National Signing Day is proof that college football recruiting has become a spectator sport.
“The game of football is bigger than it’s ever been. And everybody is looking for someone to make them better,” said North Fort Myers Head Coach and former NFL star Earnest Graham. “It means more wins, it means more money for universities.”
It also means a lot of attention for the top high school prospects.
“It’s been out of hand for years,” said Naples Head Football Coach Bill Kramer. “I don’t even like talking about it”
Starting this month, college football coaches can now send recruits unlimited text messages.
“These kids are going to have 150 schools texting them all the time,” said University of Florida Head Football Coach Jim McElwain.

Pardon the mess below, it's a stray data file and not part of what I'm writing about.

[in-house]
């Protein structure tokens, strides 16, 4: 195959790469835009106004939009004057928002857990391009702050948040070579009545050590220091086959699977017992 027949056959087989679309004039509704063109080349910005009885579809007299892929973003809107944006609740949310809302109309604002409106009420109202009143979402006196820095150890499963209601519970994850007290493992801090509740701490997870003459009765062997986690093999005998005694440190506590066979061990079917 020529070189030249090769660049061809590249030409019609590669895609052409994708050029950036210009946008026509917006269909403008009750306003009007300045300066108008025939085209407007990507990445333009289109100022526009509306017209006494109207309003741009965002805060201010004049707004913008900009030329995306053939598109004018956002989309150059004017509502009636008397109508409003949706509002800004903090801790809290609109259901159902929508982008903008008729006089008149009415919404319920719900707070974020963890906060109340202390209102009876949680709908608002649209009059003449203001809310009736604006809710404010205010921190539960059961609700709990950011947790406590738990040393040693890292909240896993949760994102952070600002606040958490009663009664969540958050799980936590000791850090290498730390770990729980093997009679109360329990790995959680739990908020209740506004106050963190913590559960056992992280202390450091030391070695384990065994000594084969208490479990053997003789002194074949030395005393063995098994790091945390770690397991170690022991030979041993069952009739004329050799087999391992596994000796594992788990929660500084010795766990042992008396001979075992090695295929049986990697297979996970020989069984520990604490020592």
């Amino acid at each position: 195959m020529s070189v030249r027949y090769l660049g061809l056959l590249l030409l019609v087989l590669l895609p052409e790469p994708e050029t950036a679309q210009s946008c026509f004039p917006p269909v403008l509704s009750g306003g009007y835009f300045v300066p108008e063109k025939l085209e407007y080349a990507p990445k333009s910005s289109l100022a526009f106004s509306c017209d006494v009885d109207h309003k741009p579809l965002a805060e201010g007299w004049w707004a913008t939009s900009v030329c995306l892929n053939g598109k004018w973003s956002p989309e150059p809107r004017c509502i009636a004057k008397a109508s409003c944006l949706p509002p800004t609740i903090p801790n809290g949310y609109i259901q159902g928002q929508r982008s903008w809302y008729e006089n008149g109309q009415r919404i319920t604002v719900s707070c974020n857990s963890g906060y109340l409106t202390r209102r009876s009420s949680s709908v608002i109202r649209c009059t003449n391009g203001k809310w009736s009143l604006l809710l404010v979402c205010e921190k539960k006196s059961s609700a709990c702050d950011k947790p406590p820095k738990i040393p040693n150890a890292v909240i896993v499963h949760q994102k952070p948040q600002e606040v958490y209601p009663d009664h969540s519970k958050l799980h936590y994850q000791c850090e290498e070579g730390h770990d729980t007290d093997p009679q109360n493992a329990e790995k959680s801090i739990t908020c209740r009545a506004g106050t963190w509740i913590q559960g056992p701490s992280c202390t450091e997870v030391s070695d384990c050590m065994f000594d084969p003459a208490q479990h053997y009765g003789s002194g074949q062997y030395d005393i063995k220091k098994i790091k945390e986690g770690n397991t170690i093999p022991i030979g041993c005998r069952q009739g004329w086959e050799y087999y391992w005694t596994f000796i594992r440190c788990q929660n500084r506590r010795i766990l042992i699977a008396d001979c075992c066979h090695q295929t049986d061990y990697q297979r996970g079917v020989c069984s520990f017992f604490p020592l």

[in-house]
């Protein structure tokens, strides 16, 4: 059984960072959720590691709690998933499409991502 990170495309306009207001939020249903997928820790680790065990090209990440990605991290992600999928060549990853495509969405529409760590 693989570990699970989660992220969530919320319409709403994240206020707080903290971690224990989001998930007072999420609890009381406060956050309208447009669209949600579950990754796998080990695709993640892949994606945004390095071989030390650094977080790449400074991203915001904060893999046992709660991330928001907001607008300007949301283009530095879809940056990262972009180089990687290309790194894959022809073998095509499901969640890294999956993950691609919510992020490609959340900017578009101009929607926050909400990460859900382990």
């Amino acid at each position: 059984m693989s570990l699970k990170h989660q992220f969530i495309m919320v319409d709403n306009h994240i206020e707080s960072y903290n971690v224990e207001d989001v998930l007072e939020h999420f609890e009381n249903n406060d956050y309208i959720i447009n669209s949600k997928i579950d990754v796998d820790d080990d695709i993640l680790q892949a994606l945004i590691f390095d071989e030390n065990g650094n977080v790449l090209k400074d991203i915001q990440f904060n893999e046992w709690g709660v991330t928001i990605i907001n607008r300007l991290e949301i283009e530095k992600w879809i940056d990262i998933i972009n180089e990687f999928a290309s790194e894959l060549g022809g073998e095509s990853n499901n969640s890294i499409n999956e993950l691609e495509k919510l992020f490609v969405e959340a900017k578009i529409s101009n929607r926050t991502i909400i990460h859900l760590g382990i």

The NCAA regulates how much a coach can visit a recruit in person.
They have “contact” periods, where coaches can visit recruits at home, and “evaluation” periods where they can visit at school or at games.
During “dead” periods, coaches can’t have any in-person contact.
But, coaches can text, email and send letters to juniors and seniors at any time.
North Fort Myers Junior Zaquandre White is the top-rated running back in the state of Florida. He gets so many letters, it’s hard to keep track.
“Probably like 20 a day when I come home, and my mom just has them,” said White.
“It gets kind of annoying.”
Social media has also made it easier for fans to connect with top recruits.
“People around the world just hit me up out of nowhere,” said White.
Naples defensive back and Tennessee signee Tyler Byrd has already gotten fan mail.
“After I did my periscope thing where I changed schools, someone found my address from my periscope and sent me mini helmets to sign,” said Byrd.
“That was weird.”
For college coaches, it’s a matter of keeping up.
“I see a lot of things with it,” said McElwain. “At the same time, as long as everybody’s doing it, that’s what you have to do.”
For high school recruits, it just means adapting to the process.
“I’m glad I’m signed and I don’t have to worry about it anymore,” said Byrd.